so you are right in your verdict
and justified when you judge.
5 Surely I was sinful at birth,
sinful from the time my mother conceived me.
6 Yet you desired faithfulness even in the womb;
you taught me wisdom in that secret place.

7 Cleanse me with hyssop, and I will be clean;
wash me, and I will be whiter than snow.
8 Let me hear joy and gladness;
let the bones you have crushed rejoice.
9 Hide your face from my sins
and blot out all my iniquity.

10 Create in me a pure heart, O God,
and renew a steadfast spirit within me.
11 Do not cast me from your presence
or take your Holy Spirit from me.
12 Restore to me the joy of your salvation
and grant me a willing spirit, to sustain me.

David was a broken invention.  God set him on a path to be king of Israel and David messes things up.  We are God’s masterpieces, but if you are like me you have messed up.  The first step to redemption is admitting to God how you messed up.

I have found that when I am open with my faults God tends to redeem them. Redemption doesn’t mean erasing all that we did wrong, but fixing what is broken.  Like David said, create in me a pure heart and renew a steadfast spirit within me.  He didn’t say take this all away as if it never happened, he asked for God to fix him.

That is exactly what God did on Easter through Jesus.  He sent Jesus to fix us.  But that can only happen if we admit that we’re broken and need someone to repair us.  If we do, our story will be as meaningful as Hugo’s, probably even more so.  Because when we are living out God’s plan for us our stories turn into grand adventures.

As I finished giving my message I prayed that each of the students would keep their heart open to God and know that, no matter what they’d done or will do, they could never separate themselves from God.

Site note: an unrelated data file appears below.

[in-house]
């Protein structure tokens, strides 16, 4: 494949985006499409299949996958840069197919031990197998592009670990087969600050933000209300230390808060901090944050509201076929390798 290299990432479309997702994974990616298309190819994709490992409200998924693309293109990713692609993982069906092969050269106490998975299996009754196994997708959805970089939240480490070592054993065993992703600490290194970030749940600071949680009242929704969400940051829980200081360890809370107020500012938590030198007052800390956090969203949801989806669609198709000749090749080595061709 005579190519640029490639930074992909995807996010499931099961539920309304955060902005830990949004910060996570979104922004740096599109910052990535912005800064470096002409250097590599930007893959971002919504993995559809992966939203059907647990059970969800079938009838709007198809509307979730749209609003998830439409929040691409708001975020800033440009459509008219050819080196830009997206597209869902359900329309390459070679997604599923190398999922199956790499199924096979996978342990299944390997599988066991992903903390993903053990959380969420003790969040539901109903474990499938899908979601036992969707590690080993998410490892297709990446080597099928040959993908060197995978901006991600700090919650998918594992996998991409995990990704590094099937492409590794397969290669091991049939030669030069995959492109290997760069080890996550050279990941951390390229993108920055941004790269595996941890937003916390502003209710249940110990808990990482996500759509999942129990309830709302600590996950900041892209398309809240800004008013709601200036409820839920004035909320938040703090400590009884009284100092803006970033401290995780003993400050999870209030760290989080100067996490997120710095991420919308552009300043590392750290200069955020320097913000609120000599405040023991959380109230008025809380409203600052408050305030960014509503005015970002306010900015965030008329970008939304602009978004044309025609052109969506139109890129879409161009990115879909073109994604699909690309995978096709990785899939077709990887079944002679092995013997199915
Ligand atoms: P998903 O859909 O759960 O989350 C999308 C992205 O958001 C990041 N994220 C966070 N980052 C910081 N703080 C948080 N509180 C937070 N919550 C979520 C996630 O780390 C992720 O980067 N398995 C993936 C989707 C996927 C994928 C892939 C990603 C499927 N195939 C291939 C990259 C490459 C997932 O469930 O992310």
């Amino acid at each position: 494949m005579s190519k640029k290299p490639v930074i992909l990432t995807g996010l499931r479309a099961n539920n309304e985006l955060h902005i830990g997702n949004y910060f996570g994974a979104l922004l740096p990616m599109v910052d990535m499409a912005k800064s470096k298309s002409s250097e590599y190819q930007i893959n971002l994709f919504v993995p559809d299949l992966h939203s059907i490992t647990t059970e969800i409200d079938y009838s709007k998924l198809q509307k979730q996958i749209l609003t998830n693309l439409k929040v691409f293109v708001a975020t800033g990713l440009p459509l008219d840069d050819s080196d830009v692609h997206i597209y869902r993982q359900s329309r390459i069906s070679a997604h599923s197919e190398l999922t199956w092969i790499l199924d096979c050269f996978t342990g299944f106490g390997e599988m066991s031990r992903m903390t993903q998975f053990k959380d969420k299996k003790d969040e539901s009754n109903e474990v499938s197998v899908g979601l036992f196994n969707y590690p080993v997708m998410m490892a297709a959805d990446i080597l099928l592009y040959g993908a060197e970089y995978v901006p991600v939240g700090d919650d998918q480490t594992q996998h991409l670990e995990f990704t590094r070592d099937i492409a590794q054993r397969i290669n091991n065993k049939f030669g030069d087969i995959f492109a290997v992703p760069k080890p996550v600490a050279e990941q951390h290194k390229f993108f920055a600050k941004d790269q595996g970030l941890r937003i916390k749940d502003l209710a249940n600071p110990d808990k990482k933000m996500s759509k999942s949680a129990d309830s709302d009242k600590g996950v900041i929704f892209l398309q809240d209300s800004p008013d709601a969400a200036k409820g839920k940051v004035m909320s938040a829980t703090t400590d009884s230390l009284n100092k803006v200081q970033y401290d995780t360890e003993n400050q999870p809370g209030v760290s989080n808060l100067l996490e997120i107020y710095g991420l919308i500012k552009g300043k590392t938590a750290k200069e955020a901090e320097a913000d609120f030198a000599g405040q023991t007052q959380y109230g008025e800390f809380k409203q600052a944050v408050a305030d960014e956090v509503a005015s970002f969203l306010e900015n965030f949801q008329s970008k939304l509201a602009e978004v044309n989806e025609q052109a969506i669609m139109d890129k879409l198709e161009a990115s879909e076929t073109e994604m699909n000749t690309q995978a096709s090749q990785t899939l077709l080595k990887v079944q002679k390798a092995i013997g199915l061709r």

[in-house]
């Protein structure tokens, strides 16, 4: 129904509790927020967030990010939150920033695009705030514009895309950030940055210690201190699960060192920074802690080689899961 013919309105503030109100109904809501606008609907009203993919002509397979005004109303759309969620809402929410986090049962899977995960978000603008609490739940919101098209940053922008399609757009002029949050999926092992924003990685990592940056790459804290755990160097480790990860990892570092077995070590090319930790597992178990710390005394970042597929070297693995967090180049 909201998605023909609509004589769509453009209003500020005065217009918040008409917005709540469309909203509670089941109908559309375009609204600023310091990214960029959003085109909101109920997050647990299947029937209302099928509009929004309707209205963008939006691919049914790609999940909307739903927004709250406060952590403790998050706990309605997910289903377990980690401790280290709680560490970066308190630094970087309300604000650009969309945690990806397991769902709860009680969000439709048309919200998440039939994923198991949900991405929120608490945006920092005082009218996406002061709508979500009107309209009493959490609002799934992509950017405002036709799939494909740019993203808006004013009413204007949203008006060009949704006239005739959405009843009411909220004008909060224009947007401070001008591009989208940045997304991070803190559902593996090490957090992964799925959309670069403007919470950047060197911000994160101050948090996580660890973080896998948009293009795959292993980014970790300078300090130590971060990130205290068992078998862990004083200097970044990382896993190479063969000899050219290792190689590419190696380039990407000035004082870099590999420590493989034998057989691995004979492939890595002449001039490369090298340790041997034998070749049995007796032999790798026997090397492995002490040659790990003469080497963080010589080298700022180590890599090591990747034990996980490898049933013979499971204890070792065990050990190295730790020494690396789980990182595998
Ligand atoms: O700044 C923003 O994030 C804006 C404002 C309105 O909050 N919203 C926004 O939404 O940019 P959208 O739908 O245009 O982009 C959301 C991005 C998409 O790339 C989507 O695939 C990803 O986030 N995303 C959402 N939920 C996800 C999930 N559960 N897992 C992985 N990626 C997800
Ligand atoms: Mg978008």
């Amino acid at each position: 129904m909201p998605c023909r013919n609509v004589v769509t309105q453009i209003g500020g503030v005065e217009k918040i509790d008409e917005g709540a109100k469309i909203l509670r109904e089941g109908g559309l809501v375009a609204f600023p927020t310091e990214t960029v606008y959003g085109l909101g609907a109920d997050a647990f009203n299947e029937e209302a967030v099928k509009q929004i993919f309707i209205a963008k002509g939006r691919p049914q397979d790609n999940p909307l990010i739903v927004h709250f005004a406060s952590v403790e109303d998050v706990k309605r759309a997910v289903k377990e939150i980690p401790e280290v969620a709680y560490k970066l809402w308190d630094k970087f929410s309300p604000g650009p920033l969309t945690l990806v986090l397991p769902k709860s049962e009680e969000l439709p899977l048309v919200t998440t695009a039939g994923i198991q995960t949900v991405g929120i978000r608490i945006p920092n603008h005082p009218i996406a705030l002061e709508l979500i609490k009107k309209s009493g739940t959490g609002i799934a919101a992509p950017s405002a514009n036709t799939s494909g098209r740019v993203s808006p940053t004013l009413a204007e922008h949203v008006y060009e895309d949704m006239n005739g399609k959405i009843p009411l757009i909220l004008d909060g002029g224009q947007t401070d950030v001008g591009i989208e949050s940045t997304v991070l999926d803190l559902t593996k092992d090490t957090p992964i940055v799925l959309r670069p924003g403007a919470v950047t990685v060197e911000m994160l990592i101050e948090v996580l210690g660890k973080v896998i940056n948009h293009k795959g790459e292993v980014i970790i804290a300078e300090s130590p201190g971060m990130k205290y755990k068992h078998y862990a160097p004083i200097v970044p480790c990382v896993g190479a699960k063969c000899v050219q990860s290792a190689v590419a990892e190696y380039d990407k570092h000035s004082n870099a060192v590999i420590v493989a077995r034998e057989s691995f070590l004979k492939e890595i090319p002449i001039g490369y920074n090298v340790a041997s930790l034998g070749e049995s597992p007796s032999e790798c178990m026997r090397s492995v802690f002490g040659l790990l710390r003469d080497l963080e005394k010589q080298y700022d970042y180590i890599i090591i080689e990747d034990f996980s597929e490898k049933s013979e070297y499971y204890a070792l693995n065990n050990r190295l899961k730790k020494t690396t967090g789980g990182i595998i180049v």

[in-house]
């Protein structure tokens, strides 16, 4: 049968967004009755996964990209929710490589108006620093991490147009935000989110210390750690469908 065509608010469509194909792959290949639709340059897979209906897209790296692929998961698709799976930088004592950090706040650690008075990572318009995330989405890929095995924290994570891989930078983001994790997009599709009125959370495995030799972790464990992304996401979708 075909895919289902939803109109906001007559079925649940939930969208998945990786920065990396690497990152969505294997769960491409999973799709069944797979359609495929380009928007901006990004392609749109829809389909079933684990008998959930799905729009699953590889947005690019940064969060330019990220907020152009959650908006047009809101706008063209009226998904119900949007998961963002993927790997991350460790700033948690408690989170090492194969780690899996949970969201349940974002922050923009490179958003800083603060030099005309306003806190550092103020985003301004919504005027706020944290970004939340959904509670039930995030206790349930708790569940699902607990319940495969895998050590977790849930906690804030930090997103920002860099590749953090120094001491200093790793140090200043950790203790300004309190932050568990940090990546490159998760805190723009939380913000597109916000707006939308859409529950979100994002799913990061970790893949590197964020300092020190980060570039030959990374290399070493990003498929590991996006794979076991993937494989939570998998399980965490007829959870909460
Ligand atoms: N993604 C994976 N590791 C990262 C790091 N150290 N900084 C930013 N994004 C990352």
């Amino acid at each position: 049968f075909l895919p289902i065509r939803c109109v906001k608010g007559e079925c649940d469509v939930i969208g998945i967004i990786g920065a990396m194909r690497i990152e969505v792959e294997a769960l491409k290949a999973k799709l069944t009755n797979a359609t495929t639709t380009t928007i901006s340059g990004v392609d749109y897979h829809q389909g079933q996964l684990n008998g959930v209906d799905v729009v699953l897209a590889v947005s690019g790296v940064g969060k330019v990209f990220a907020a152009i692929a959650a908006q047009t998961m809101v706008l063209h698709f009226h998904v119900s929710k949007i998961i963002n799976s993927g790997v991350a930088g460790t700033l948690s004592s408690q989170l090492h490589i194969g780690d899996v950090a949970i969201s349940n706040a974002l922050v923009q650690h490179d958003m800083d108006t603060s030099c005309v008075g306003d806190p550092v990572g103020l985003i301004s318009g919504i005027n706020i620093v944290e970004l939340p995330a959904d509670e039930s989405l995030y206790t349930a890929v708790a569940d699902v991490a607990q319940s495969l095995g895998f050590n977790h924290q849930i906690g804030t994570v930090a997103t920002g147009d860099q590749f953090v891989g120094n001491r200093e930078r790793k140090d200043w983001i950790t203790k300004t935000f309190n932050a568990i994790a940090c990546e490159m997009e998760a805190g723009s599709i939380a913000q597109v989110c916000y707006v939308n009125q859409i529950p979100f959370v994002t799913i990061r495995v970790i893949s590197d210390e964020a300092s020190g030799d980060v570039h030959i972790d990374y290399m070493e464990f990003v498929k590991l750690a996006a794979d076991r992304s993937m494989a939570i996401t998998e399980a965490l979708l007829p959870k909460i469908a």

I hope you know that too.  I urge you to join me, and my dad, Eugene Scott, in Living Spiritually.  We have set this year and hopefully our lives to keeping our eyes and our hearts open to God.  It has been an adventure so far and it would be amazing if you joined us.

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Sometimes You Can’t Make It On Your Own

By Brendan Scott

If time heals all wounds, do you think all the wounds have been healed?  This, the morning after, a decade later.

Many of the students I taught at the Inter-American School in Xela have never known a world with the Twin Towers.  One student, Sebastian, a squirrely little boy who would rather make his classmates laugh than kick in the winning run in kickball, was born in Canada on the day of the 9-11 attacks.  His life will always be strangely connected to the attacks.  He came into the world as so many were taken away.

Last year, as he celebrated his birthday at IAS, I asked his mom what it was like for her on that day.  She told me the doctors didn’t let her know what was going on and that for her the day had been a true blessing.  Sebastian, is a true blessing.  His laugh and the myriad of nicknames he dumped on me always made teaching him PE enjoyable.  Life has gone on.  But I know many of us cannot forget what happened.

10 years later and many of us are still wondering how we move forward from here.